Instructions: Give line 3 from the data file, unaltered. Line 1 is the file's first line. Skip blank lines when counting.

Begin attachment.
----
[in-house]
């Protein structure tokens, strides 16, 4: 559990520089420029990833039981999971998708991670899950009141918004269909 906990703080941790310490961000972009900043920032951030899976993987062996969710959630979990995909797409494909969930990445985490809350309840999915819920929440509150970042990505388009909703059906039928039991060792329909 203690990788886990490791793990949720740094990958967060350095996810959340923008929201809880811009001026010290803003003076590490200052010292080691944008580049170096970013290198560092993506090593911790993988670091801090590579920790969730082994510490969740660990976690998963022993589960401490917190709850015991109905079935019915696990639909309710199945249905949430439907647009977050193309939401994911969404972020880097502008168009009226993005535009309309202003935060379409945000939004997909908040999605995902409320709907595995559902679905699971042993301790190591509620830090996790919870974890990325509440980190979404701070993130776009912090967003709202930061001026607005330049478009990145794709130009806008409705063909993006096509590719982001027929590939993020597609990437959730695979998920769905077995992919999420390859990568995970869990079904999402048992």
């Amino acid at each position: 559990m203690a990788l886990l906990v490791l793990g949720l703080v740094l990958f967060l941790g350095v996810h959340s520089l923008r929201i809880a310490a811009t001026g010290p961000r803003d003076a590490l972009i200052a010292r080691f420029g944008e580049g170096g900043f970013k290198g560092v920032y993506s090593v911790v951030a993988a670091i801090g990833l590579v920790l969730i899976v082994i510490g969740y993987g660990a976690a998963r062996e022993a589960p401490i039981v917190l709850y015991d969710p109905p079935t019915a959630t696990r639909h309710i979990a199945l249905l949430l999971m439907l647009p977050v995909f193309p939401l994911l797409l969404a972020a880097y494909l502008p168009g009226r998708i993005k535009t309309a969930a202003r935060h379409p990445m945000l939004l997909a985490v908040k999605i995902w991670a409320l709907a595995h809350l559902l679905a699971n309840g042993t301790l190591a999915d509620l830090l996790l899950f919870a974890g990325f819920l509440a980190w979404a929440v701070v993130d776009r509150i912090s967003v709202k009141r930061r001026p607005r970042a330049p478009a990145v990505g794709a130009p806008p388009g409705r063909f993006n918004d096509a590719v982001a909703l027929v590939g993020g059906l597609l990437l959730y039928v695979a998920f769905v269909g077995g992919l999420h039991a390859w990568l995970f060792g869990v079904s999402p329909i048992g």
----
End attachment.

């Amino acid at each position: 559990m203690a990788l886990l906990v490791l793990g949720l703080v740094l990958f967060l941790g350095v996810h959340s520089l923008r929201i809880a310490a811009t001026g010290p961000r803003d003076a590490l972009i200052a010292r080691f420029g944008e580049g170096g900043f970013k290198g560092v920032y993506s090593v911790v951030a993988a670091i801090g990833l590579v920790l969730i899976v082994i510490g969740y993987g660990a976690a998963r062996e022993a589960p401490i039981v917190l709850y015991d969710p109905p079935t019915a959630t696990r639909h309710i979990a199945l249905l949430l999971m439907l647009p977050v995909f193309p939401l994911l797409l969404a972020a880097y494909l502008p168009g009226r998708i993005k535009t309309a969930a202003r935060h379409p990445m945000l939004l997909a985490v908040k999605i995902w991670a409320l709907a595995h809350l559902l679905a699971n309840g042993t301790l190591a999915d509620l830090l996790l899950f919870a974890g990325f819920l509440a980190w979404a929440v701070v993130d776009r509150i912090s967003v709202k009141r930061r001026p607005r970042a330049p478009a990145v990505g794709a130009p806008p388009g409705r063909f993006n918004d096509a590719v982001a909703l027929v590939g993020g059906l597609l990437l959730y039928v695979a998920f769905v269909g077995g992919l999420h039991a390859w990568l995970f060792g869990v079904s999402p329909i048992g």